Practically everyone these days is concerned (if not annoyed) by the way youth seem to be addicted to technology.
Millennials catch a lot of flak for constantly being on their smartphones, and research shows that parents feel it’s harder than ever to raise children due to the pervasiveness of social media, gadgets and games of all sorts.
But could it be that when it comes to technology, adults are merely casting the first stone?
“This is a huge issue,” said Andy Crouch, author of The Tech-Wise Family: Everyday Steps for Putting Technology in Its Proper Place.
“People are worried about children on devices, but I worry about parents on devices – and so do kids,” he said.
In an interview with Baptist News Global, Crouch discussed the impact technology is having on generations, faith, family life and childhood development.
Trends are concerning, he said, and their solution must begin with adults, he said.
Children often agree. When asked, they often tell researchers they wish their parents spent less time on phones and more time engaging with them, Crouch said.
It can send powerful, unhealthy messages to youth.
“Ultimately it’s about us, the adults, and how we choose to use these things.”
Providing practical solutions to the challenges posed by technology is the goal of The Tech-Wise Family Challenge, a 21-day online program for individuals and families.
The plan, which launches today, includes daily e-mail exercises on how to improve awareness around technology habits and how to be more intentional in using phones, tablets and other devices in ways that contribute to building character and relationships, Crouch said.
“This is not a 21-day fast from all screens,” he added. “It focuses on how technology changes us and asks us what we want our family to be.”
Statistics provided by Barna suggest there may be plenty of demand for some kind of thoughtful approach to the rapid spread of technology.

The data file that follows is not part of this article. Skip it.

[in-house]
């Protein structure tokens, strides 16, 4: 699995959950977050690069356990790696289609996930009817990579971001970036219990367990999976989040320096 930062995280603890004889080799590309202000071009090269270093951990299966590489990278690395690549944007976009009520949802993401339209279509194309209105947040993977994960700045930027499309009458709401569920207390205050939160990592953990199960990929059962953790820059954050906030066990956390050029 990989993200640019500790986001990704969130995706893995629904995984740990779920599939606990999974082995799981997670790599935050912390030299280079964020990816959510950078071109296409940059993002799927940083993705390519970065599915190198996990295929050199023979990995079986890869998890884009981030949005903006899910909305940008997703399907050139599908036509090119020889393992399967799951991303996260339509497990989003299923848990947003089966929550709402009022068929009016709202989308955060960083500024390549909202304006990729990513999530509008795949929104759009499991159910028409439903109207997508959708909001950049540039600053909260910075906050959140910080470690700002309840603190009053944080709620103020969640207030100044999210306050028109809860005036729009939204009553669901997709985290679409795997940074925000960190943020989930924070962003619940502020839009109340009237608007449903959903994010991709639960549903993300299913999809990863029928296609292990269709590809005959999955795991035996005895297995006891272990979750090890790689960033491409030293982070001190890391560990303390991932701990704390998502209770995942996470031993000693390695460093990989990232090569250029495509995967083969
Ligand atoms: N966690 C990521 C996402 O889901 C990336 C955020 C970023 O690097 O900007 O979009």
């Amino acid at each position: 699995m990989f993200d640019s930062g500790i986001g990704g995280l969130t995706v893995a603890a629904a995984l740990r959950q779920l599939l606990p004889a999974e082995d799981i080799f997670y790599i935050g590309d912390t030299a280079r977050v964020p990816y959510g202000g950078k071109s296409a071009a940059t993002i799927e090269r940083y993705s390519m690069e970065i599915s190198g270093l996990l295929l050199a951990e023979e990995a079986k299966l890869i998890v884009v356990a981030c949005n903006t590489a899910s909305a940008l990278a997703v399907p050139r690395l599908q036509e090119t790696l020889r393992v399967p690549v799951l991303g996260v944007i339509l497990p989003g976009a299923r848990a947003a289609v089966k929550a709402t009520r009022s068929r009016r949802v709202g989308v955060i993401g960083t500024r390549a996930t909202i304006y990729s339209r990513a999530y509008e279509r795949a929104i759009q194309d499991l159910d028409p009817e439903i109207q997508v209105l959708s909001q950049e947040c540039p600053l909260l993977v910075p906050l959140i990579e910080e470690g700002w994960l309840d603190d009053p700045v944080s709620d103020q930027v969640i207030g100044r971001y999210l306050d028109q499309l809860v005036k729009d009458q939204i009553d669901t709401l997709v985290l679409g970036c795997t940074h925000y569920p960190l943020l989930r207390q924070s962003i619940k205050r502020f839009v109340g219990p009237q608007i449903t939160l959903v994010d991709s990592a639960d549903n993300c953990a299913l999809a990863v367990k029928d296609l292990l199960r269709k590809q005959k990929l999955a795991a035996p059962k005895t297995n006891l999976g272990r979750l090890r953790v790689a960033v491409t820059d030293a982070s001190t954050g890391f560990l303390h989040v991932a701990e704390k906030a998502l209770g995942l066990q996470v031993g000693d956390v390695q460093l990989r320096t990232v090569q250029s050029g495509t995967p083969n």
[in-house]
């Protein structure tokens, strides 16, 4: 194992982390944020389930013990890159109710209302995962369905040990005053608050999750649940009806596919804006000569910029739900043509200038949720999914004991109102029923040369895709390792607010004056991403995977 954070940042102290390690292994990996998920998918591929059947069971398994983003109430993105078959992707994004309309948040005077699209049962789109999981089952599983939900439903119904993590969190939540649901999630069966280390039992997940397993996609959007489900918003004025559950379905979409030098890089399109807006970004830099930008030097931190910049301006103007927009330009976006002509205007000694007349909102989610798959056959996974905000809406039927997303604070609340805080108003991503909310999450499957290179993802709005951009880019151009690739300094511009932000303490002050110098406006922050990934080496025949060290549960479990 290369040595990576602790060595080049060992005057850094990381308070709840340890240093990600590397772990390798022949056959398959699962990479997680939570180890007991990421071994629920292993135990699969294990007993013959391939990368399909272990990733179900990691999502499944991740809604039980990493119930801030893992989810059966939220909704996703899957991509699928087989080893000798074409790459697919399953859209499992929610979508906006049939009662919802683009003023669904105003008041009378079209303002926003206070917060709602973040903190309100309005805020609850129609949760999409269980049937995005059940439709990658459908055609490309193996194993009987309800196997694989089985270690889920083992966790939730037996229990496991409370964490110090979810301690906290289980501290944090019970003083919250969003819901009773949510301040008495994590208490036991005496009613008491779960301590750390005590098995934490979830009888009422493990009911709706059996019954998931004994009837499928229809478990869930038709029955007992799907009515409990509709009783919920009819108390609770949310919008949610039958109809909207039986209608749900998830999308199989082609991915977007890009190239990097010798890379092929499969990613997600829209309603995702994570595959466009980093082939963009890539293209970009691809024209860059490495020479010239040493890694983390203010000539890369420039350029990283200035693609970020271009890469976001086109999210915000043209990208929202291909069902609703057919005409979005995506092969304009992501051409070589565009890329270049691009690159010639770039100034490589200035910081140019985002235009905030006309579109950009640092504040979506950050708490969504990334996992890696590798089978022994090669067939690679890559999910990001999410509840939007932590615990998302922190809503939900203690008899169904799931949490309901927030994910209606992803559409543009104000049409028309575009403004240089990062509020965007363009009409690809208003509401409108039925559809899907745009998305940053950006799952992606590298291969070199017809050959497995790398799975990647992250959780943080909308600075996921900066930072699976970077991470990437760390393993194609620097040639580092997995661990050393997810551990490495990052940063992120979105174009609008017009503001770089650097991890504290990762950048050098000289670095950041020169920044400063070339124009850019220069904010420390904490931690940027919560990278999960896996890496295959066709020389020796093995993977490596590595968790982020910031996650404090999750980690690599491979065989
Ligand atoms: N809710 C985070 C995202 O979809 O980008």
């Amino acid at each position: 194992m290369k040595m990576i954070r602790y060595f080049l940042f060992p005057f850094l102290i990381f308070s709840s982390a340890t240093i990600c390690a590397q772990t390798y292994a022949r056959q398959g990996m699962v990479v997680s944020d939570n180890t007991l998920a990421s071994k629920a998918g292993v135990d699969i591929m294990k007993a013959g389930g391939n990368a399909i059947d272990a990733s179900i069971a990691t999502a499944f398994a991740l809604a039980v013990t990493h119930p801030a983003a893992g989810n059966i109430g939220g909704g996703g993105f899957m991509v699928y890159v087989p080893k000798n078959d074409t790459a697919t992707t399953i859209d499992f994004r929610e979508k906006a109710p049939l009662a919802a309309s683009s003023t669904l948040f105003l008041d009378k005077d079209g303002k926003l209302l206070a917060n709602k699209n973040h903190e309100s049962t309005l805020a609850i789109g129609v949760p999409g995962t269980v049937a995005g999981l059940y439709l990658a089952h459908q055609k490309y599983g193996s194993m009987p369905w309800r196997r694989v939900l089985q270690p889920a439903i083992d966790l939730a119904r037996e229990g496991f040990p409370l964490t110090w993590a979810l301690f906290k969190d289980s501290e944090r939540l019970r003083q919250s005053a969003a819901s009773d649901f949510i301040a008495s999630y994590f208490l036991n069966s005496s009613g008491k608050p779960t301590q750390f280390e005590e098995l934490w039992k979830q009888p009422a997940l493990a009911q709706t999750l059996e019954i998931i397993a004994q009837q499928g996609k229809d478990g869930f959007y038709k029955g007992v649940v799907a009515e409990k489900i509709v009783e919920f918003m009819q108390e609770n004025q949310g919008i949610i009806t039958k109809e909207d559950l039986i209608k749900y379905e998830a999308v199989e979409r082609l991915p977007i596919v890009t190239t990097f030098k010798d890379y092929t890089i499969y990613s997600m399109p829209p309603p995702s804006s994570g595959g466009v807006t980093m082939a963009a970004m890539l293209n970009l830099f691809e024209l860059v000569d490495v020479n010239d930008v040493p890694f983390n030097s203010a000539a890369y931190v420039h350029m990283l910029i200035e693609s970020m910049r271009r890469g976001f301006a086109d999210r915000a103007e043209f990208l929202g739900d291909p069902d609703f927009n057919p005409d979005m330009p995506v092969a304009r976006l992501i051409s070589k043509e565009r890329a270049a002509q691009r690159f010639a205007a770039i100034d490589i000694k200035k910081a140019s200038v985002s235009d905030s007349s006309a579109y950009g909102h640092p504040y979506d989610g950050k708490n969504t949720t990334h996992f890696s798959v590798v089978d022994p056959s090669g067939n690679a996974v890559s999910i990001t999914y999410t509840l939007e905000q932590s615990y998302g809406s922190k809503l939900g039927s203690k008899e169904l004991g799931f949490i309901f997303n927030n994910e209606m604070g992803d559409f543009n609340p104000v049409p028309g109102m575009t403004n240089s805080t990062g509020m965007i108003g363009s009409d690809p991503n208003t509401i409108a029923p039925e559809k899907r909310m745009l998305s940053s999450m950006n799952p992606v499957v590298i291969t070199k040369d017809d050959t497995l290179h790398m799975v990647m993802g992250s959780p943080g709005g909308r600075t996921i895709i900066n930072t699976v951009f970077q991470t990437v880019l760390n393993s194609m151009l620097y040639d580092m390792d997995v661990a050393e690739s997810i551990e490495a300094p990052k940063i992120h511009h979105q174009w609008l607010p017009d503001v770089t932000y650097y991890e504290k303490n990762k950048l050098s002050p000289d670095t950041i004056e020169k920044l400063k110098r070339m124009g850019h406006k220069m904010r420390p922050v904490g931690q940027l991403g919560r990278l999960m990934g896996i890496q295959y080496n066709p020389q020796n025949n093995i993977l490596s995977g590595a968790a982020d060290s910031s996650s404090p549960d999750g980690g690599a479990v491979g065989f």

The organization found that 46 percent of parents surveyed said phones or other devices “always” or “sometimes” disrupt family meals.
Barna said 88 percent of teens and 48 percent of pre-teens have phones.
Parents also were asked how often they or their spouse take calls or texts during family meals. Barna reported that 12 percent constantly do, and 33 percent sometimes do.
“Sixty percent of U.S. adults say they never step away from social media,” Barna reported.
Crouch said he agrees with parents who claim that technology makes it harder than ever to raise children.
Devices have become so prevalent and have made most tasks so easy that children are not learning a lot of basic life skills anymore, he said.
“These devices appeal to our appetites, to the most basic things we want, to our sense of belonging, satisfaction and fulfilment,” Crouch said.
Tools and instruments require the development of wisdom and training to use effectively.
“Devices are not good for developing wisdom and courage,” he said. “What we need to do is turn our devices into instruments by using them for a purpose, so they can help us develop.”
A smartphone can be used to play games, or it can be used for academic and intellectual development.
Faith and spirituality can also be hindered or furthered by technology, Crouch said.
A parallel is apparent in the Garden, when Adam and Eve chose the route of instant knowledge.
“That’s the basic promise of devices,” he said. “Without you having to change and grow or submit, you’ll have what you want.”
Preoccupation with devices also diminishes time and attention from Christians’ ability to love their neighbors as themselves.
For individuals and families to buck those trends requires seeing how technology is – and should be – operating in their lives.
It might require not handing a screen to comfort a crying child or mom and dad not keeping smartphones at the dinner table.
“We have to choose,” Crouch said. “We have to train ourselves to make harder, better choices.”